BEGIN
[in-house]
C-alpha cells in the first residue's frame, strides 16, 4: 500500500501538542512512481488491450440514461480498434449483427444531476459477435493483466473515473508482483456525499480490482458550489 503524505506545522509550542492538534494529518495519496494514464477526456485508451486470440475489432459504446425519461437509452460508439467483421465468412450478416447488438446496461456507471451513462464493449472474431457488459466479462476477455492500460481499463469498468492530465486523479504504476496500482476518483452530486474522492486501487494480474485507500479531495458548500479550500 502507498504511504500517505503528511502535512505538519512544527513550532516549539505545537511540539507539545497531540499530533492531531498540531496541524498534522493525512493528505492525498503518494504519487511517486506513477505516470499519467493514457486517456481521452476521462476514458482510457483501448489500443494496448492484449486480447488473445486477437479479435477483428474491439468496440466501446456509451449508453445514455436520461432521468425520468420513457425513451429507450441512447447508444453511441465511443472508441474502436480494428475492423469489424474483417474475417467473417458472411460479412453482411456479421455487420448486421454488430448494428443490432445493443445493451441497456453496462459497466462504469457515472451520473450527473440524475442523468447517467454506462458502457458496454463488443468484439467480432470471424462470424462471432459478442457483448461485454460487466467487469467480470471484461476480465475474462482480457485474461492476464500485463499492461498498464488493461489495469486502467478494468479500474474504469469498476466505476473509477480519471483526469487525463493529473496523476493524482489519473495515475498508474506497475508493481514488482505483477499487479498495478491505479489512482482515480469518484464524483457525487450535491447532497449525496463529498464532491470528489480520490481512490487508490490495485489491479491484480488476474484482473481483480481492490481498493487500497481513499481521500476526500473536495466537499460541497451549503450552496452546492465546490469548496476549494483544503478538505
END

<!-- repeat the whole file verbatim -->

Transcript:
[in-house]
C-alpha cells in the first residue's frame, strides 16, 4: 500500500501538542512512481488491450440514461480498434449483427444531476459477435493483466473515473508482483456525499480490482458550489 503524505506545522509550542492538534494529518495519496494514464477526456485508451486470440475489432459504446425519461437509452460508439467483421465468412450478416447488438446496461456507471451513462464493449472474431457488459466479462476477455492500460481499463469498468492530465486523479504504476496500482476518483452530486474522492486501487494480474485507500479531495458548500479550500 502507498504511504500517505503528511502535512505538519512544527513550532516549539505545537511540539507539545497531540499530533492531531498540531496541524498534522493525512493528505492525498503518494504519487511517486506513477505516470499519467493514457486517456481521452476521462476514458482510457483501448489500443494496448492484449486480447488473445486477437479479435477483428474491439468496440466501446456509451449508453445514455436520461432521468425520468420513457425513451429507450441512447447508444453511441465511443472508441474502436480494428475492423469489424474483417474475417467473417458472411460479412453482411456479421455487420448486421454488430448494428443490432445493443445493451441497456453496462459497466462504469457515472451520473450527473440524475442523468447517467454506462458502457458496454463488443468484439467480432470471424462470424462471432459478442457483448461485454460487466467487469467480470471484461476480465475474462482480457485474461492476464500485463499492461498498464488493461489495469486502467478494468479500474474504469469498476466505476473509477480519471483526469487525463493529473496523476493524482489519473495515475498508474506497475508493481514488482505483477499487479498495478491505479489512482482515480469518484464524483457525487450535491447532497449525496463529498464532491470528489480520490481512490487508490490495485489491479491484480488476474484482473481483480481492490481498493487500497481513499481521500476526500473536495466537499460541497451549503450552496452546492465546490469548496476549494483544503478538505